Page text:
#performance

Recently we’ve been working with one of our clients to build application for use with AppNexus.  We were faced with a challenge which required a bunch of different technologies to all come together and work together.  Below I’ll try to list out how we approached it and what additional challenges we faced.

First came the obvious challenge:  How to handle at least 25,000 requests per second.  Our usual language of choice is PHP and knew it was not a good candidate for the project.  Instead we wanted to do some benchmarks on a number of other other languages and frameworks.  We looked at Rusty/Nginx/Lua, Go, Scala, and Java.  After some testing it appeared that Java was the best bet for us.  We initially loaded up Jetty.  We knew that this had a bit more baked in than we needed, but it was also the quickest way to get up and running and could be migrated away from fairly easily.    The idea overall was to keep the parsing of the request logic separate from the business logic.  In our initial tests we were able to get around 20,000 requests a second using Jetty, which was good, but we wanted better.

Jetty was great at breaking down the incoming HTTP requests to easily work with, it even provided an out of the box general statistics package.  However, we didn’t need much heavy lifting on the HTTP side, what we were building required very little complexity on with regards to HTTP protocol.   Jetty in the end was spending too many CPU cycles for what we needed.  We looked to Netty next.

Netty out of the box is not as friendly as Jetty as it is much lower level.   That said, it wasn’t too much work to get Netty up and running responding to HTTP request.  We ported over most of the business logic from our Jetty code and were off to the races.  We did have to add our own statistics layer as Netty didn’t have an embedded one for what we were looking for.  After some fine tuning with Netty we were able to start to handle over 40,000 requests per second.  This part of the puzzle was solved.

On our DB side we had heard great things about Aerospike in terms of performance and some of its features.  We ended up using this on the backend.  When we query Aerospike we have the timeout set at 3ms.  We’ll get around one or two request timeouts per second, or about 0.0025% of the time we’ll timeout, not too shabby. One of the nice features of Aerospike is the XDR function of the enterprise version.  With this we can have multiple Aerospike clusters which all stay in sync from a master cluster.  This lets us load our data onto one machine, which isn’t handling all the requests, and then it is replicated to the machines which are handling all the requests.

All in all we’ve had a great experience with the Netty and Aerospike integration.  We’re able to consistently handle around 40,000 requests a second with the average response time (including network time) of 4ms.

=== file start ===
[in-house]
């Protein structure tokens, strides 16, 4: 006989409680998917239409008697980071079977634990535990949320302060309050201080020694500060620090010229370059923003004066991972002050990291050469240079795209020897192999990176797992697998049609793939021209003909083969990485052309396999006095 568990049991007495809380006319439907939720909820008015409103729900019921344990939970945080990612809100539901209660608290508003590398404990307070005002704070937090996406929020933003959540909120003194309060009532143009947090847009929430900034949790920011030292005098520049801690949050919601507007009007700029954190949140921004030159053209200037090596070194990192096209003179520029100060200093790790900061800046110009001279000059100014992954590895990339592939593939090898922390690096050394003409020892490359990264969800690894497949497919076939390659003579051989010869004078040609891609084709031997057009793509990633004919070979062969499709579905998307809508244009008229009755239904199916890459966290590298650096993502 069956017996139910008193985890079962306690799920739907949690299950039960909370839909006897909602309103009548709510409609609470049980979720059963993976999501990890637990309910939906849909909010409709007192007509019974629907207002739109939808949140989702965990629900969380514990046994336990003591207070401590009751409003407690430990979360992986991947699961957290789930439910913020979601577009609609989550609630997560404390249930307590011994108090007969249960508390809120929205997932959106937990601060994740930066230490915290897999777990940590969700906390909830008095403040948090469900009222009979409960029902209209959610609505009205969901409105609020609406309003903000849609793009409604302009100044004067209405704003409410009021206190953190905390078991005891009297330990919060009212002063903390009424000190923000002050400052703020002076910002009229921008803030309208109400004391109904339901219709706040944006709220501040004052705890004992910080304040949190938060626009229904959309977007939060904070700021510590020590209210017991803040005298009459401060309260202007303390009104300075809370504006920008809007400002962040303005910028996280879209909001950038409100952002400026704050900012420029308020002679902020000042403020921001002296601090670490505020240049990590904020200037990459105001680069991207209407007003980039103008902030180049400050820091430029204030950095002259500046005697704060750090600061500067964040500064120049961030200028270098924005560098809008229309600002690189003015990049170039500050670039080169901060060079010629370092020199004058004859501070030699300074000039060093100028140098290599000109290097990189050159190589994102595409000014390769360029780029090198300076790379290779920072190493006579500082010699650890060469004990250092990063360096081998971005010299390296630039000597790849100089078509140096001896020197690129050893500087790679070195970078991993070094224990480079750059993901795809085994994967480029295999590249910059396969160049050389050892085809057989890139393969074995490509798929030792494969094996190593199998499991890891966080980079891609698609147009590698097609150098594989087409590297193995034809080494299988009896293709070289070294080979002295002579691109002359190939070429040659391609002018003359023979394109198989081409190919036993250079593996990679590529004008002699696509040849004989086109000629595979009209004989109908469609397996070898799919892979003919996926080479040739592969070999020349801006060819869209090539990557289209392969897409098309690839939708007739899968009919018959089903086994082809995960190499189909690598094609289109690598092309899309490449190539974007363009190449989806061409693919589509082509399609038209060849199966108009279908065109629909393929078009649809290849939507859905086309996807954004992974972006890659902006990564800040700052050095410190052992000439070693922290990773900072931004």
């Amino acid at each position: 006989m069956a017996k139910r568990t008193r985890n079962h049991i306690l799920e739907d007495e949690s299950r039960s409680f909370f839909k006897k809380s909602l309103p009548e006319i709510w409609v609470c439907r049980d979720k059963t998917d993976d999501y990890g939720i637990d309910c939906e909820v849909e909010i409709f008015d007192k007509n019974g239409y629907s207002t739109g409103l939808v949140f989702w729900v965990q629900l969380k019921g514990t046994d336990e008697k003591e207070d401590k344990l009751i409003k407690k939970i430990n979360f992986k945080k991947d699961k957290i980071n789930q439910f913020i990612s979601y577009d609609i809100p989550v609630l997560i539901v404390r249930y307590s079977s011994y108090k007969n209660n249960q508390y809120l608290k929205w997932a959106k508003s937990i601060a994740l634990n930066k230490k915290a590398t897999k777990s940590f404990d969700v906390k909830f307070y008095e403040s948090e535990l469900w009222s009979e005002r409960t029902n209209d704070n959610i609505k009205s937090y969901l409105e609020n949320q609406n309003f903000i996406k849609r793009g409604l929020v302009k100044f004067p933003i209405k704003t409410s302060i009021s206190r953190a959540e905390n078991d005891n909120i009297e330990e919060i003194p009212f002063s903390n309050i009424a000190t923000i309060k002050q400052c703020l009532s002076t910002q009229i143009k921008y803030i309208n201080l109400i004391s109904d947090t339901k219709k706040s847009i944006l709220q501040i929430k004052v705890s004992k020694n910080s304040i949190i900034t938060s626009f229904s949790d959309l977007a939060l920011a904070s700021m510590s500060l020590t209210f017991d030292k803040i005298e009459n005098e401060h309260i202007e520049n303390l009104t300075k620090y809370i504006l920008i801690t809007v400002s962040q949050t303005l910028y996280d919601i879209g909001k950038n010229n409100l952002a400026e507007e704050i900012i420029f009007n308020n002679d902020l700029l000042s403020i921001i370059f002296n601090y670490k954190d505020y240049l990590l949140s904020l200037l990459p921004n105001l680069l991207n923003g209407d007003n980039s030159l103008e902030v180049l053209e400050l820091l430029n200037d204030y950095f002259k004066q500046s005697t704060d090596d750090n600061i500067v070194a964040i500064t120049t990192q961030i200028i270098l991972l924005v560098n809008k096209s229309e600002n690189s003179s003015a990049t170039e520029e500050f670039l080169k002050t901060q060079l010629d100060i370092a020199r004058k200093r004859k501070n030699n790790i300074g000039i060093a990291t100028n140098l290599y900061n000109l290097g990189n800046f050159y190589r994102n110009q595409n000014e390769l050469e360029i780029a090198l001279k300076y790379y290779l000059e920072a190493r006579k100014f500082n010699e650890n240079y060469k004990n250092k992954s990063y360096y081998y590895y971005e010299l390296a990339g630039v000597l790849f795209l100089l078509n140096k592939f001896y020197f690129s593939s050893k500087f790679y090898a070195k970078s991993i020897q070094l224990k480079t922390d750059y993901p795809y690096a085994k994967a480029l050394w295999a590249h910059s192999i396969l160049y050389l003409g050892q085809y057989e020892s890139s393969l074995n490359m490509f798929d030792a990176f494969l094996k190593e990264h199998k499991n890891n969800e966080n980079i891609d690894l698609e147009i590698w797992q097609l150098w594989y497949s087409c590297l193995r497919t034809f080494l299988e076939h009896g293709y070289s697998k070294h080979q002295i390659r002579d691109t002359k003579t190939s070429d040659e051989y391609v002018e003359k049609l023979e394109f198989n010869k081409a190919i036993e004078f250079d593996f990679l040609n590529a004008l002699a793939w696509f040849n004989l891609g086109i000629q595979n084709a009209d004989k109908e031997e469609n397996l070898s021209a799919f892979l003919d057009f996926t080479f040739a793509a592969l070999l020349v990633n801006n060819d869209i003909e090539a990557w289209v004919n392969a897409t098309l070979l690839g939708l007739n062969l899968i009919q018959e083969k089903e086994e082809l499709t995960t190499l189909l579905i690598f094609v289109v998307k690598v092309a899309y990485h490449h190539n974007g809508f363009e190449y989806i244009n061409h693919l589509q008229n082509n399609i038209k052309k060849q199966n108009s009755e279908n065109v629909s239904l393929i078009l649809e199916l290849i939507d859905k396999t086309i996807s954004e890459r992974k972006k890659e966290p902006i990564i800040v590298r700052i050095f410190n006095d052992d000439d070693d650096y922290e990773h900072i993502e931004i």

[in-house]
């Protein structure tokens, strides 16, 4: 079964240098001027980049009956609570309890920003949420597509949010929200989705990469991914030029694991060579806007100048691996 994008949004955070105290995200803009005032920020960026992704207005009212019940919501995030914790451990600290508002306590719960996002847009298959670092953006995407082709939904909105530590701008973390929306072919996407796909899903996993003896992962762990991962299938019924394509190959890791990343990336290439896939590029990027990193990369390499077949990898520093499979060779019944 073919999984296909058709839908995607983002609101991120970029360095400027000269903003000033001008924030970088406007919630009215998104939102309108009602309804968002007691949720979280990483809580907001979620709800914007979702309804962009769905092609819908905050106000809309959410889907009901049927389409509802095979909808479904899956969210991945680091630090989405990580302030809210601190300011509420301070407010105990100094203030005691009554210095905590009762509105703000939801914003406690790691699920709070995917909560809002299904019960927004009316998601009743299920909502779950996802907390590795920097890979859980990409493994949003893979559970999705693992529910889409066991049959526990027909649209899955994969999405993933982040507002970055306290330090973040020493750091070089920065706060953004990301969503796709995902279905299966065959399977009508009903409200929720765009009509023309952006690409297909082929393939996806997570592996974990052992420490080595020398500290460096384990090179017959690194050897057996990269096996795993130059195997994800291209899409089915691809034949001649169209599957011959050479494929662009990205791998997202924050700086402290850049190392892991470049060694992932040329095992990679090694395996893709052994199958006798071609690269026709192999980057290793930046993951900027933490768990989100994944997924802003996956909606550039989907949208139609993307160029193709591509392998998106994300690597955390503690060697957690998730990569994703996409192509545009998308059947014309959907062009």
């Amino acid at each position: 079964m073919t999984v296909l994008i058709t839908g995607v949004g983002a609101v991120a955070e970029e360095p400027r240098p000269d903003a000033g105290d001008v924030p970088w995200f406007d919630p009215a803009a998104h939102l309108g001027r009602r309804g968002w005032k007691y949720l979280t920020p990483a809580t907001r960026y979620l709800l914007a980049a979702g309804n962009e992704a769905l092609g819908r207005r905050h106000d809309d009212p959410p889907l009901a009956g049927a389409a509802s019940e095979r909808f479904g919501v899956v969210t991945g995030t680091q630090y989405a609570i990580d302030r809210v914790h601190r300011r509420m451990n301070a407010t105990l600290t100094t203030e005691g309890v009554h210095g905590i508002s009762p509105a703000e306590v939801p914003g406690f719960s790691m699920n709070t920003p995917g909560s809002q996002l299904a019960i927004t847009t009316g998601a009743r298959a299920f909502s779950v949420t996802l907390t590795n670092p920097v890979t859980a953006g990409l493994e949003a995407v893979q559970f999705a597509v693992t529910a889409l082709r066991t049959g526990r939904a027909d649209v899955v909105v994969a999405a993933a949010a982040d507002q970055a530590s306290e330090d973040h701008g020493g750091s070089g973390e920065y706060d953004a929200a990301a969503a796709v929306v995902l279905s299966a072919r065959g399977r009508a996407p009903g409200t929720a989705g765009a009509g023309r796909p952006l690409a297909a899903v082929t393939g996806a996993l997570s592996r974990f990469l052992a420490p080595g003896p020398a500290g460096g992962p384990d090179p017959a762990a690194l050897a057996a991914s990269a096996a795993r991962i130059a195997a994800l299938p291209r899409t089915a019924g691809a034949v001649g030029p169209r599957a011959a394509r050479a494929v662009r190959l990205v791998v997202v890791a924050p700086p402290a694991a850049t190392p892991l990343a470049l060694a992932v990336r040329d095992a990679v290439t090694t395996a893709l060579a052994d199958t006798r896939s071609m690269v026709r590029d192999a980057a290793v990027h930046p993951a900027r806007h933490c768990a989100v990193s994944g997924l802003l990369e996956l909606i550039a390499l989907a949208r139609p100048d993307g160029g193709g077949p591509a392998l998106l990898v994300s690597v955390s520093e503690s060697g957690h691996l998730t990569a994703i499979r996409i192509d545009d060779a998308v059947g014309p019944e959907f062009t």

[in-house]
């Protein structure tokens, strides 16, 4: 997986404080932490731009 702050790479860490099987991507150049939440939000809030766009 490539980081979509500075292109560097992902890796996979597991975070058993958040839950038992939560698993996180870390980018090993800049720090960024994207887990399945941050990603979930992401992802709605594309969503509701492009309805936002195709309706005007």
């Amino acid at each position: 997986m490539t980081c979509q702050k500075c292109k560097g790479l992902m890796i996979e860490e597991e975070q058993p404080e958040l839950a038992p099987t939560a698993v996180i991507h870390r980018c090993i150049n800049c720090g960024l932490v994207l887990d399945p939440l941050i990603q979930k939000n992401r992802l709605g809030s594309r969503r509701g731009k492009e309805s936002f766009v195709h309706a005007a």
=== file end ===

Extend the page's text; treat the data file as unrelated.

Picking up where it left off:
Posted In: General, Tips n' Tricks

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Recently we’ve been working on a new project that requires caching of both views and database queries. One of the problems I came across I wanted to Result Cache an query I was using for a pager. This caused a couple of problems, one being I needed to be able to clear the cache by its prefix so we would never have a stale cache. Doctrine has a built in deleteByPrefix call for this, however on a pager how do I get it so that it will use a result cache, but still use different indexes for different pages? The following code would not work:

Well here the problem is everything is being cached as as the ‘comment_index’ cache, so if you passed that query to a pager, and told it to be on the second page, it’d see the ‘comment_index’ cache exists, and use that. A simple way around this is:

  // Query build...
 ->useResultCache(true,sfConfig::get('app_comment_cache'),'comment_index_'.$page);

In this example page is the parameter you are passing the query and the Doctrine pager to tell it what page cache to look at.

Then a very weird problem was occurring, I was getting more queries if I USED the cache than if I didn’t. Very weird. It seemed that one of the joins object did not seem to be getting stored in the cache. The join looked something like this:

The problem was the profile object was not getting stored in the result cache and thus causing a query each time it was called from the user object. After much hunting around, a long time in #doctrine, and a few leads from a couple of people, it turns out, by default, Doctrine will only serialize the immediate relation to the main object (in this case ‘sc’). However, you can make it so that it will serialize objects further down the line by overriding the function serializeReferences to return true in the class you want to serialize references from. In my example this is the User class. Since our application will never only need the ‘User’ class to be serialized on a result cache I completely overrode the function and made it always return true

Of course you can set this on a per object instance via $user->serializeReferences(true). Overriding the method the way I did you need to be careful as you could potentially waste a ton of storage space in your result cache.

Hope this saves someone some head banging and confusion on how using a cache could actually cause more queries if not stored properly.

Posted In: Doctrine

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